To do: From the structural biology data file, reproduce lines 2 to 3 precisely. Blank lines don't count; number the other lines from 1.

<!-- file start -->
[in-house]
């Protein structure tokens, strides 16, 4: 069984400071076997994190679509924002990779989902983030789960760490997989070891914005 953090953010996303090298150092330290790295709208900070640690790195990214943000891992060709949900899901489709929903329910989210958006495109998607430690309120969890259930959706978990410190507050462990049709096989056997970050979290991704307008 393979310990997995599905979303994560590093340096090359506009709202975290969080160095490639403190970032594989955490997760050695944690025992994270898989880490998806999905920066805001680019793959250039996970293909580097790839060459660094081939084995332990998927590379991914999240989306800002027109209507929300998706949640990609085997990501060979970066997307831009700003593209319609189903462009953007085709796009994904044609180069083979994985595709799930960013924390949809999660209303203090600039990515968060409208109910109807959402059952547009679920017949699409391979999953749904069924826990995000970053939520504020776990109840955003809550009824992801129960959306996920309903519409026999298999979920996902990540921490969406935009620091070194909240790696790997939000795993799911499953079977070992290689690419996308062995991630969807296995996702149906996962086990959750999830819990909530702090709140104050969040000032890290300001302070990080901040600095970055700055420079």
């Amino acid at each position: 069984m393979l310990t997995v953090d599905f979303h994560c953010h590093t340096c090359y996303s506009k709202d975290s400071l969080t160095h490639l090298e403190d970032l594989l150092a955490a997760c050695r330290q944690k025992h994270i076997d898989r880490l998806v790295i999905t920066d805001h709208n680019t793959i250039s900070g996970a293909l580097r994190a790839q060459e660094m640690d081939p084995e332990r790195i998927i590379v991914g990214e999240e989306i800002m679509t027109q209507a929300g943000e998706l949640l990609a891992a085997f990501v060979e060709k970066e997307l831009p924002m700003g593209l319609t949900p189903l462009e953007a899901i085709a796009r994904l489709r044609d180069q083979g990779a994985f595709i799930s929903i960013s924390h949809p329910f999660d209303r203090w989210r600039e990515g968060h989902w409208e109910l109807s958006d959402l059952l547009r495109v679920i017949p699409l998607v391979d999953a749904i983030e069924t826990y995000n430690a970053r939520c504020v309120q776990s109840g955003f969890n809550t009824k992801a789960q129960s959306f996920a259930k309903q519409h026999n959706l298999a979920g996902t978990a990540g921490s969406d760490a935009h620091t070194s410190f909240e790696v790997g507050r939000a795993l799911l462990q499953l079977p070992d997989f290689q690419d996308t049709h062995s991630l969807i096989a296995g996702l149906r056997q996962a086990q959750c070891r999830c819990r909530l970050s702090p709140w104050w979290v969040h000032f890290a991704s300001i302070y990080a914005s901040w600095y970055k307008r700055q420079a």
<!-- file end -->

């Protein structure tokens, strides 16, 4: 069984400071076997994190679509924002990779989902983030789960760490997989070891914005 953090953010996303090298150092330290790295709208900070640690790195990214943000891992060709949900899901489709929903329910989210958006495109998607430690309120969890259930959706978990410190507050462990049709096989056997970050979290991704307008 393979310990997995599905979303994560590093340096090359506009709202975290969080160095490639403190970032594989955490997760050695944690025992994270898989880490998806999905920066805001680019793959250039996970293909580097790839060459660094081939084995332990998927590379991914999240989306800002027109209507929300998706949640990609085997990501060979970066997307831009700003593209319609189903462009953007085709796009994904044609180069083979994985595709799930960013924390949809999660209303203090600039990515968060409208109910109807959402059952547009679920017949699409391979999953749904069924826990995000970053939520504020776990109840955003809550009824992801129960959306996920309903519409026999298999979920996902990540921490969406935009620091070194909240790696790997939000795993799911499953079977070992290689690419996308062995991630969807296995996702149906996962086990959750999830819990909530702090709140104050969040000032890290300001302070990080901040600095970055700055420079």
């Amino acid at each position: 069984m393979l310990t997995v953090d599905f979303h994560c953010h590093t340096c090359y996303s506009k709202d975290s400071l969080t160095h490639l090298e403190d970032l594989l150092a955490a997760c050695r330290q944690k025992h994270i076997d898989r880490l998806v790295i999905t920066d805001h709208n680019t793959i250039s900070g996970a293909l580097r994190a790839q060459e660094m640690d081939p084995e332990r790195i998927i590379v991914g990214e999240e989306i800002m679509t027109q209507a929300g943000e998706l949640l990609a891992a085997f990501v060979e060709k970066e997307l831009p924002m700003g593209l319609t949900p189903l462009e953007a899901i085709a796009r994904l489709r044609d180069q083979g990779a994985f595709i799930s929903i960013s924390h949809p329910f999660d209303r203090w989210r600039e990515g968060h989902w409208e109910l109807s958006d959402l059952l547009r495109v679920i017949p699409l998607v391979d999953a749904i983030e069924t826990y995000n430690a970053r939520c504020v309120q776990s109840g955003f969890n809550t009824k992801a789960q129960s959306f996920a259930k309903q519409h026999n959706l298999a979920g996902t978990a990540g921490s969406d760490a935009h620091t070194s410190f909240e790696v790997g507050r939000a795993l799911l462990q499953l079977p070992d997989f290689q690419d996308t049709h062995s991630l969807i096989a296995g996702l149906r056997q996962a086990q959750c070891r999830c819990r909530l970050s702090p709140w104050w979290v969040h000032f890290a991704s300001i302070y990080a914005s901040w600095y970055k307008r700055q420079a």